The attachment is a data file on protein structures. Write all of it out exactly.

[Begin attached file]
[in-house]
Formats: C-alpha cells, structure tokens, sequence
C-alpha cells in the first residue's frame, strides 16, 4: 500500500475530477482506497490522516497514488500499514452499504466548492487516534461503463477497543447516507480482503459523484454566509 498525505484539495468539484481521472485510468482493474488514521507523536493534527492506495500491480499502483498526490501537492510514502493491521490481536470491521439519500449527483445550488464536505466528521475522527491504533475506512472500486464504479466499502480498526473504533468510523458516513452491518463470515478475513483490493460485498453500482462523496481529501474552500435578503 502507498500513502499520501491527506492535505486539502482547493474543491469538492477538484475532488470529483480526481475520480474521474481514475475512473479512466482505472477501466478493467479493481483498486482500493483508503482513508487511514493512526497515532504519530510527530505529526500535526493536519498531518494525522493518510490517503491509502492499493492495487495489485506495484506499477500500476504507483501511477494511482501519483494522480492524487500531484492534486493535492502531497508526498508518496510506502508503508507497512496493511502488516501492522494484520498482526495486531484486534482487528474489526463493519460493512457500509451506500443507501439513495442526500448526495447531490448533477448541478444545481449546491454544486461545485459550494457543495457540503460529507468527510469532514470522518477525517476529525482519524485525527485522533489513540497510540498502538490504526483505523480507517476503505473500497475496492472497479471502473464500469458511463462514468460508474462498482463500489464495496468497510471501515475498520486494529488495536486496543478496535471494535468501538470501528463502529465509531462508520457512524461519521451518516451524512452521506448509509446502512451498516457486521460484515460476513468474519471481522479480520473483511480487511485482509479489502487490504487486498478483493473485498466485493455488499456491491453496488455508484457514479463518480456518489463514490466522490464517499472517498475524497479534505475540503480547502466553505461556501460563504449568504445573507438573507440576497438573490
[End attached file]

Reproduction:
[in-house]
Formats: C-alpha cells, structure tokens, sequence
C-alpha cells in the first residue's frame, strides 16, 4: 500500500475530477482506497490522516497514488500499514452499504466548492487516534461503463477497543447516507480482503459523484454566509 498525505484539495468539484481521472485510468482493474488514521507523536493534527492506495500491480499502483498526490501537492510514502493491521490481536470491521439519500449527483445550488464536505466528521475522527491504533475506512472500486464504479466499502480498526473504533468510523458516513452491518463470515478475513483490493460485498453500482462523496481529501474552500435578503 502507498500513502499520501491527506492535505486539502482547493474543491469538492477538484475532488470529483480526481475520480474521474481514475475512473479512466482505472477501466478493467479493481483498486482500493483508503482513508487511514493512526497515532504519530510527530505529526500535526493536519498531518494525522493518510490517503491509502492499493492495487495489485506495484506499477500500476504507483501511477494511482501519483494522480492524487500531484492534486493535492502531497508526498508518496510506502508503508507497512496493511502488516501492522494484520498482526495486531484486534482487528474489526463493519460493512457500509451506500443507501439513495442526500448526495447531490448533477448541478444545481449546491454544486461545485459550494457543495457540503460529507468527510469532514470522518477525517476529525482519524485525527485522533489513540497510540498502538490504526483505523480507517476503505473500497475496492472497479471502473464500469458511463462514468460508474462498482463500489464495496468497510471501515475498520486494529488495536486496543478496535471494535468501538470501528463502529465509531462508520457512524461519521451518516451524512452521506448509509446502512451498516457486521460484515460476513468474519471481522479480520473483511480487511485482509479489502487490504487486498478483493473485498466485493455488499456491491453496488455508484457514479463518480456518489463514490466522490464517499472517498475524497479534505475540503480547502466553505461556501460563504449568504445573507438573507440576497438573490